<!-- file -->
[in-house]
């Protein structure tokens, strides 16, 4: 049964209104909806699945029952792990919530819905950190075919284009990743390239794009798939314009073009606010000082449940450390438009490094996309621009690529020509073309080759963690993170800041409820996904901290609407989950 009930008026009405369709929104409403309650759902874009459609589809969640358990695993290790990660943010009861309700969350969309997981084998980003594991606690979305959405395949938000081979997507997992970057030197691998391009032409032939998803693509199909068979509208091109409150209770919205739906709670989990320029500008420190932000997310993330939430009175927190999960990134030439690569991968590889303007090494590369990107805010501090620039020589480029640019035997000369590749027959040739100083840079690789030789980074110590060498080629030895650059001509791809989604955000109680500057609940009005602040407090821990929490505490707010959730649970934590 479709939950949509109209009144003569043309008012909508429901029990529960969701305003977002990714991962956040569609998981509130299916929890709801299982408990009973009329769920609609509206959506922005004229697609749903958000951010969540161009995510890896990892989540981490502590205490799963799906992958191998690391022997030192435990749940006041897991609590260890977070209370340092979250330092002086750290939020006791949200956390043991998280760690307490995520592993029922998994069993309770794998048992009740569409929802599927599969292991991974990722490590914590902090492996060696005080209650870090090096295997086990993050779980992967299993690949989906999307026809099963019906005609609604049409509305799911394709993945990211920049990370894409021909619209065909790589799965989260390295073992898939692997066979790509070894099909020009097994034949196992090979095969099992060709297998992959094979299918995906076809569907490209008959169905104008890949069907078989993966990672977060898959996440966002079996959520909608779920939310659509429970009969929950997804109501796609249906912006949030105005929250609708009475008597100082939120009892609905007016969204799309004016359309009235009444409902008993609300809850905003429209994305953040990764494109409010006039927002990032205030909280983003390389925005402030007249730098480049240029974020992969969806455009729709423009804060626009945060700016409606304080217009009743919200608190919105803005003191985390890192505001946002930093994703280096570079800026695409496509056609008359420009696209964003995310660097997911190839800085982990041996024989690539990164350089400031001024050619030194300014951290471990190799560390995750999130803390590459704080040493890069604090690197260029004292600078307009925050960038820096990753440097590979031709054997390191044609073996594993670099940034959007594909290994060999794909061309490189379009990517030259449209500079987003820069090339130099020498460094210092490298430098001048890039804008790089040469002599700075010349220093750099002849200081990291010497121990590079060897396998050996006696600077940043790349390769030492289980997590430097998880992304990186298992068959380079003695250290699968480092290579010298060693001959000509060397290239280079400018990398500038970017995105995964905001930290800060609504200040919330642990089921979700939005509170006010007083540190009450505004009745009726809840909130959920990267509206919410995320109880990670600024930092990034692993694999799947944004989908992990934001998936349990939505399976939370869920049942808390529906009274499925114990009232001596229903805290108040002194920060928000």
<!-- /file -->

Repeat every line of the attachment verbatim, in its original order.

[in-house]
């Protein structure tokens, strides 16, 4: 049964209104909806699945029952792990919530819905950190075919284009990743390239794009798939314009073009606010000082449940450390438009490094996309621009690529020509073309080759963690993170800041409820996904901290609407989950 009930008026009405369709929104409403309650759902874009459609589809969640358990695993290790990660943010009861309700969350969309997981084998980003594991606690979305959405395949938000081979997507997992970057030197691998391009032409032939998803693509199909068979509208091109409150209770919205739906709670989990320029500008420190932000997310993330939430009175927190999960990134030439690569991968590889303007090494590369990107805010501090620039020589480029640019035997000369590749027959040739100083840079690789030789980074110590060498080629030895650059001509791809989604955000109680500057609940009005602040407090821990929490505490707010959730649970934590 479709939950949509109209009144003569043309008012909508429901029990529960969701305003977002990714991962956040569609998981509130299916929890709801299982408990009973009329769920609609509206959506922005004229697609749903958000951010969540161009995510890896990892989540981490502590205490799963799906992958191998690391022997030192435990749940006041897991609590260890977070209370340092979250330092002086750290939020006791949200956390043991998280760690307490995520592993029922998994069993309770794998048992009740569409929802599927599969292991991974990722490590914590902090492996060696005080209650870090090096295997086990993050779980992967299993690949989906999307026809099963019906005609609604049409509305799911394709993945990211920049990370894409021909619209065909790589799965989260390295073992898939692997066979790509070894099909020009097994034949196992090979095969099992060709297998992959094979299918995906076809569907490209008959169905104008890949069907078989993966990672977060898959996440966002079996959520909608779920939310659509429970009969929950997804109501796609249906912006949030105005929250609708009475008597100082939120009892609905007016969204799309004016359309009235009444409902008993609300809850905003429209994305953040990764494109409010006039927002990032205030909280983003390389925005402030007249730098480049240029974020992969969806455009729709423009804060626009945060700016409606304080217009009743919200608190919105803005003191985390890192505001946002930093994703280096570079800026695409496509056609008359420009696209964003995310660097997911190839800085982990041996024989690539990164350089400031001024050619030194300014951290471990190799560390995750999130803390590459704080040493890069604090690197260029004292600078307009925050960038820096990753440097590979031709054997390191044609073996594993670099940034959007594909290994060999794909061309490189379009990517030259449209500079987003820069090339130099020498460094210092490298430098001048890039804008790089040469002599700075010349220093750099002849200081990291010497121990590079060897396998050996006696600077940043790349390769030492289980997590430097998880992304990186298992068959380079003695250290699968480092290579010298060693001959000509060397290239280079400018990398500038970017995105995964905001930290800060609504200040919330642990089921979700939005509170006010007083540190009450505004009745009726809840909130959920990267509206919410995320109880990670600024930092990034692993694999799947944004989908992990934001998936349990939505399976939370869920049942808390529906009274499925114990009232001596229903805290108040002194920060928000």